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A glorious tribute was accorded the chief executive upon his return from teeming southern waters to official duties yesterday. Led by a reception committee composed of Speaker Rainey and Representatives Snell, Englebright, Byrns and Greenwood the members of the Democratic party--loyal men and true--joined with members of the opposition to extend the glad hand of welcome to their President. A delegation boarded the train to assure him of their joy at his safe return, of their continued support and of their allegiance to the principles for which he stood. The occasion was further enhanced by the presence of the Marine Band which attempted to express the same happy sentiments in an even more vociferous fashion. It was by no means a mere party affair. Senator McNary and some other members of the opposition were magnanimous enough to pay the returning executive the tribute of their presence. After all, this was but a small price to pay in order to win the support of constituencies who still admire the President's policies. And so the impressive welcoming ceremonies went on and these same magnanimous Republicans must have enjoyed a nice quiet laugh all to themselves at the expense of the naughty boys of the opposition whose "welcome dear teacher" rang somewhat false after their participation in the nasty little pranks which were engineered during his absence. Some of the apostates may reflect perhaps that the President would have preferred the triumph of his bonus veto and the defeat of the Philippine oil tax bill to the Marine Band and the welcoming delegation as an expression of Congressional good feeling.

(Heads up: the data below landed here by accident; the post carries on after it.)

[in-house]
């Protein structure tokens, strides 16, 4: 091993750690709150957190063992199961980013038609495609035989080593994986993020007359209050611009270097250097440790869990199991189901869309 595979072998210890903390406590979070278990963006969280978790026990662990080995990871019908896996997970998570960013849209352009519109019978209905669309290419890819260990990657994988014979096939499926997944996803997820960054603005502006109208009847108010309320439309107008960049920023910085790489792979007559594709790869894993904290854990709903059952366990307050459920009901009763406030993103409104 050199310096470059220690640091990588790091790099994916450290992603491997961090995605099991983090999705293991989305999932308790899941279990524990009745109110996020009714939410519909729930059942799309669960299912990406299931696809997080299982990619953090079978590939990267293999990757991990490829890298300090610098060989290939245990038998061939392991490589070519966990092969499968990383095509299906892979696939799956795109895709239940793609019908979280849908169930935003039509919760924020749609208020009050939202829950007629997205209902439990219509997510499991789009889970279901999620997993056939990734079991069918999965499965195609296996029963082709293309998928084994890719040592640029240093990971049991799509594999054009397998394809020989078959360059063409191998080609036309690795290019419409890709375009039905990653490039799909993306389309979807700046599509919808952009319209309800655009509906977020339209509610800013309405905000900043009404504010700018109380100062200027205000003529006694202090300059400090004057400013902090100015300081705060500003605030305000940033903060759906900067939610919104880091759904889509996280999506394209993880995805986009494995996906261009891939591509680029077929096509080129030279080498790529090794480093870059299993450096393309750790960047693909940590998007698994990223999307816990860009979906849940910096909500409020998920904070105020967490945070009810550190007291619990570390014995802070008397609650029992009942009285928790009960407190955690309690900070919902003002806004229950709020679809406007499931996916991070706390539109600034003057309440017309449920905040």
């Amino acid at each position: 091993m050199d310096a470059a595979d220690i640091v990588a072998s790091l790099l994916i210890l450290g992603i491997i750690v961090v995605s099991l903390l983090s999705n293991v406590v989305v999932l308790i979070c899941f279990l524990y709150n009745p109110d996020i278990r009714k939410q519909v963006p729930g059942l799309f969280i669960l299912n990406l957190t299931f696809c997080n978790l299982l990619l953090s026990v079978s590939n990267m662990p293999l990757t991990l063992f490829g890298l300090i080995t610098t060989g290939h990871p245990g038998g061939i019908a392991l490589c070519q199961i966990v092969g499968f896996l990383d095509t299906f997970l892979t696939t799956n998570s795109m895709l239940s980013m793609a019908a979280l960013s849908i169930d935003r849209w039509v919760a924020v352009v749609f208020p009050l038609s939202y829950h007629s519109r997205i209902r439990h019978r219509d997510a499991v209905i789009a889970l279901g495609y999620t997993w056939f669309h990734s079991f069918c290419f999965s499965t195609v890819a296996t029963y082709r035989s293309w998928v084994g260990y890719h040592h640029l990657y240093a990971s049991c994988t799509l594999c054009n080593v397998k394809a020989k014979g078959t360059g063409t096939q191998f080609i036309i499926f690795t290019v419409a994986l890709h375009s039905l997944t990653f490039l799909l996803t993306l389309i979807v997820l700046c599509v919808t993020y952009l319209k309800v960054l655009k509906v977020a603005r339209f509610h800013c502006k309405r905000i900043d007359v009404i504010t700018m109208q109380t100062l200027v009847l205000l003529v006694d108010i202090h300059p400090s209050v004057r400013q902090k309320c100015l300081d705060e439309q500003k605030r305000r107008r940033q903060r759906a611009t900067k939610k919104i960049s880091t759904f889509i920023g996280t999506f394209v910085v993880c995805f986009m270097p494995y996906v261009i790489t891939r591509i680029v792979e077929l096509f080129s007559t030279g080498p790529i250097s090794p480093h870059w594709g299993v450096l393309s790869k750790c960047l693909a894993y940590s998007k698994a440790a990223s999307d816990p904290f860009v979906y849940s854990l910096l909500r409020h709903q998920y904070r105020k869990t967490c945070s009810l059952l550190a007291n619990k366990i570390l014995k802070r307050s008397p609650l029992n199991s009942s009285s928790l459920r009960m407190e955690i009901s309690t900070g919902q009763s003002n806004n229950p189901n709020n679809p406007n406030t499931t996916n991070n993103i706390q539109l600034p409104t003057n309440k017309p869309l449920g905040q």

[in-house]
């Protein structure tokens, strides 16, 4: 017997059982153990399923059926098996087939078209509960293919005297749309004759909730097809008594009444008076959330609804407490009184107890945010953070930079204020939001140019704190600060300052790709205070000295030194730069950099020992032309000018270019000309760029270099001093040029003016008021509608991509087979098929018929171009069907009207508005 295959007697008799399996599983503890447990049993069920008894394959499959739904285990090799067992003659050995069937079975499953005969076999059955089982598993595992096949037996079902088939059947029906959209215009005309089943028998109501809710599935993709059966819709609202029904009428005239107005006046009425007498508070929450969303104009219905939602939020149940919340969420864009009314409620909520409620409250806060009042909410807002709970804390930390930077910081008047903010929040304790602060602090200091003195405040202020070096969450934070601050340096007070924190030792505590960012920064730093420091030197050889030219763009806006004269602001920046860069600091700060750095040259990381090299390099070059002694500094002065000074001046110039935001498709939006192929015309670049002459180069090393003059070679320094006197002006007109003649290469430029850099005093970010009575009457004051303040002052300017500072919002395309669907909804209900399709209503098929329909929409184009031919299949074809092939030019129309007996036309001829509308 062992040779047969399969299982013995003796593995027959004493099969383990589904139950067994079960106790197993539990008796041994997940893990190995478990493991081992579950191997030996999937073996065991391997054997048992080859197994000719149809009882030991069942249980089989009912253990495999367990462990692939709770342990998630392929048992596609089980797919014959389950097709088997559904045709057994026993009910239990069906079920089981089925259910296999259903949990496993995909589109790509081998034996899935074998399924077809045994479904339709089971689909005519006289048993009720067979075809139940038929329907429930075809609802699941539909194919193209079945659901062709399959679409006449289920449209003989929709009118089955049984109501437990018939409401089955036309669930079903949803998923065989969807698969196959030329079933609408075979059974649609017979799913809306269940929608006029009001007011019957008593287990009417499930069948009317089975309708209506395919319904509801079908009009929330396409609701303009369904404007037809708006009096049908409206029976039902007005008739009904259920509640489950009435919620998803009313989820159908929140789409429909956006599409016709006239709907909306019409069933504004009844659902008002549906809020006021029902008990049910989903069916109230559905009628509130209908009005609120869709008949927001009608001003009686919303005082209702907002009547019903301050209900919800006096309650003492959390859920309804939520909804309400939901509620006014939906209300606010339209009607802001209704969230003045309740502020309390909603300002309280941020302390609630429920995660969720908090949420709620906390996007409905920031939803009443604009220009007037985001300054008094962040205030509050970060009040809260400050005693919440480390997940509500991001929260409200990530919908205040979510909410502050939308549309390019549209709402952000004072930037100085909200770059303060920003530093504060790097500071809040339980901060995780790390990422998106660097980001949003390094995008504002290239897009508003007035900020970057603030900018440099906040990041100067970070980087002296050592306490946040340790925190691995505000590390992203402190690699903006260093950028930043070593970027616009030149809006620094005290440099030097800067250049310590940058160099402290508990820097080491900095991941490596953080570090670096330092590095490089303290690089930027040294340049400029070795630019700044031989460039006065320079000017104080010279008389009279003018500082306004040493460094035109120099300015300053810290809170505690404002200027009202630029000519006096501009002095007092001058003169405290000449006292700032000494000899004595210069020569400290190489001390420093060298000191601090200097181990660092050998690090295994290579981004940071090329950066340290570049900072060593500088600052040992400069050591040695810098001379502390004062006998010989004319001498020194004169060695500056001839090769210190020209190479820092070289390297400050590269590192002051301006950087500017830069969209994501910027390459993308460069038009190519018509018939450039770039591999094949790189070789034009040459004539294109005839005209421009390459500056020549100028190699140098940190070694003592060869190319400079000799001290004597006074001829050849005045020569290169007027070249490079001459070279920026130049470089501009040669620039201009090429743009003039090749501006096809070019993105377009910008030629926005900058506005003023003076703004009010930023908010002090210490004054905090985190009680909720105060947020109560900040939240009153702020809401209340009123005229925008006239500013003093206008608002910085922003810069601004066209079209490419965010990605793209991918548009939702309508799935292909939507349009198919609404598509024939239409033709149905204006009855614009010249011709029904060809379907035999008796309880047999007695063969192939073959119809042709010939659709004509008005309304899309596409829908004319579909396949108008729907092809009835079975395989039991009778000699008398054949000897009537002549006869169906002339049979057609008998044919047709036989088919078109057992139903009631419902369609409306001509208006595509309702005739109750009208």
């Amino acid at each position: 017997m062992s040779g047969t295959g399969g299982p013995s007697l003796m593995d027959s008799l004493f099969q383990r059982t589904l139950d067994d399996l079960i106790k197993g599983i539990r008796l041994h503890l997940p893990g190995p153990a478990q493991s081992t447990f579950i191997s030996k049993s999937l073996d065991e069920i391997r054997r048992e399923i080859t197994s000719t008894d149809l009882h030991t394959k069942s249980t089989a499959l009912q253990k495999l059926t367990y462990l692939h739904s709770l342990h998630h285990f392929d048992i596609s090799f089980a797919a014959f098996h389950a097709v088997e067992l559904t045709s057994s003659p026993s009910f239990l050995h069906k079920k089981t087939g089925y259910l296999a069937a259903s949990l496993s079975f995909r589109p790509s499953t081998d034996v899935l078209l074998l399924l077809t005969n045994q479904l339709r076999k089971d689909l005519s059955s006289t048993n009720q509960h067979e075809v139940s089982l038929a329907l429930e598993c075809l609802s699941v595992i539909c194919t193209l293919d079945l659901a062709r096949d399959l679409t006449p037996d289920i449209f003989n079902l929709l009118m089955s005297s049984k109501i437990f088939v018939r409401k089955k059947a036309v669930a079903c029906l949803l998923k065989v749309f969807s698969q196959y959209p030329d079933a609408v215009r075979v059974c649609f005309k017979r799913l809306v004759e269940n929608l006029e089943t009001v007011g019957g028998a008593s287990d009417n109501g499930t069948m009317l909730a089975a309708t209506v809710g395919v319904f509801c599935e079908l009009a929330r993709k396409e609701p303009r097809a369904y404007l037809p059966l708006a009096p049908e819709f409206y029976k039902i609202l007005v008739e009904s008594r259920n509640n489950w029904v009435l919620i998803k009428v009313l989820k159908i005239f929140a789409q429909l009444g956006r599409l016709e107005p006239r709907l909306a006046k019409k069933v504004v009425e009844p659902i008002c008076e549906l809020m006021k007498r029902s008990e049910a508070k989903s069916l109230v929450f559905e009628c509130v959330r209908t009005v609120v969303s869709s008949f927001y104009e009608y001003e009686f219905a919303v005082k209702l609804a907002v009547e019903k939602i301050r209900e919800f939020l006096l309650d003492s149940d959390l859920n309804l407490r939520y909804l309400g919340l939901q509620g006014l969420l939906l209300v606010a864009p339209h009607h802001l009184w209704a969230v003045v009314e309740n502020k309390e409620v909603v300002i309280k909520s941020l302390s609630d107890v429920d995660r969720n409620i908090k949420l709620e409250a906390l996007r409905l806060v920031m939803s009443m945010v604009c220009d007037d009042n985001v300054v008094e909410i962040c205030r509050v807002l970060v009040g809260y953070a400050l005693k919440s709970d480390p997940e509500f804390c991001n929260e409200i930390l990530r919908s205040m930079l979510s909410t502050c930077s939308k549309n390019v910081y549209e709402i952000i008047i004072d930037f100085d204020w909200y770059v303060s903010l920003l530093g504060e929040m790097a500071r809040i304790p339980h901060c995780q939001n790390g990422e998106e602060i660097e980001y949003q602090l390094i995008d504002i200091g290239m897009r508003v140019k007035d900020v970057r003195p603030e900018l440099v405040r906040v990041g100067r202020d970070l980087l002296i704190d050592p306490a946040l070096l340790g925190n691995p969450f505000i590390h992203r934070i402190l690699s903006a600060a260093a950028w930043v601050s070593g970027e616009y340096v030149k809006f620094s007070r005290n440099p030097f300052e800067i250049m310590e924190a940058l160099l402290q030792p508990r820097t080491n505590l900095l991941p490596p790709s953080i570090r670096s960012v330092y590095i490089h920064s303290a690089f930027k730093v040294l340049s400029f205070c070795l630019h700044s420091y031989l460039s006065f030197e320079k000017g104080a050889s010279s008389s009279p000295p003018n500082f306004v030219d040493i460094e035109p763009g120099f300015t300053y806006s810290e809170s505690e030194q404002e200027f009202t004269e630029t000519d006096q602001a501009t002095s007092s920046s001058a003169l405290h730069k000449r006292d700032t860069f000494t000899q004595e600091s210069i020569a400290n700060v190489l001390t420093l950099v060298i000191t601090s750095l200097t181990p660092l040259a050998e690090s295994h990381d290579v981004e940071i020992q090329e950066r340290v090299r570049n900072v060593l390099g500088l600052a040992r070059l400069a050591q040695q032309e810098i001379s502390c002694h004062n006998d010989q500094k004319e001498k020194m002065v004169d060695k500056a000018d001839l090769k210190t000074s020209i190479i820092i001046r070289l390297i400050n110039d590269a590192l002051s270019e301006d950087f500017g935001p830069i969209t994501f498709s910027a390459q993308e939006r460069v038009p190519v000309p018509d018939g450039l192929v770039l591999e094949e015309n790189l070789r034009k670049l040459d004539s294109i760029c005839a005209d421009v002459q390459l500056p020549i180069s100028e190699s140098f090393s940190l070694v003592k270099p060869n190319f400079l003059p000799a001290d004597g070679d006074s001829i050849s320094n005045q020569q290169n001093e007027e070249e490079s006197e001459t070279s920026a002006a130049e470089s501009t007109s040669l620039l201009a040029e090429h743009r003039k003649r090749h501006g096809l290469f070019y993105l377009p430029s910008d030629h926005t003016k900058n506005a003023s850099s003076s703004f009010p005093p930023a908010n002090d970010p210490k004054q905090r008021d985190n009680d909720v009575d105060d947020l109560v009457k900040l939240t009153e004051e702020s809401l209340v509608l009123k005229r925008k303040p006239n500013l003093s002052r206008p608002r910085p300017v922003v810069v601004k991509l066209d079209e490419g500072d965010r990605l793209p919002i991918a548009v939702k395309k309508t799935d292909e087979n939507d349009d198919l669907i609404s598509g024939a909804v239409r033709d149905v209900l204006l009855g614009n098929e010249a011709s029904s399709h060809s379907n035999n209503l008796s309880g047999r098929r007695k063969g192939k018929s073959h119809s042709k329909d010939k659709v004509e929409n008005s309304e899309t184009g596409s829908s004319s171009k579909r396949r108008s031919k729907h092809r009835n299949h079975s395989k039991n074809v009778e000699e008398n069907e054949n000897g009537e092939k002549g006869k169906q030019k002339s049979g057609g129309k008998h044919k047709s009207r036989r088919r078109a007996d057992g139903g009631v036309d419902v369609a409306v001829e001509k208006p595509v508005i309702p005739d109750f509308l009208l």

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Not all of the anti-New Deal Democrats were at the depot in Washington by any means. Our own Governor Ely now finds it expedient to declare that government control of industry has gone far enough and that the field should once more be left to free competition. While this sentiment expresses in general a growing conviction that the administration cannot much longer occupy a middle position on all-important questions of governmental control, still Mr. Ely must be an optimist indeed to believe that "free" competition will not again land us in the same slough as the one from which we are just beginning to emerge. MIDAS.

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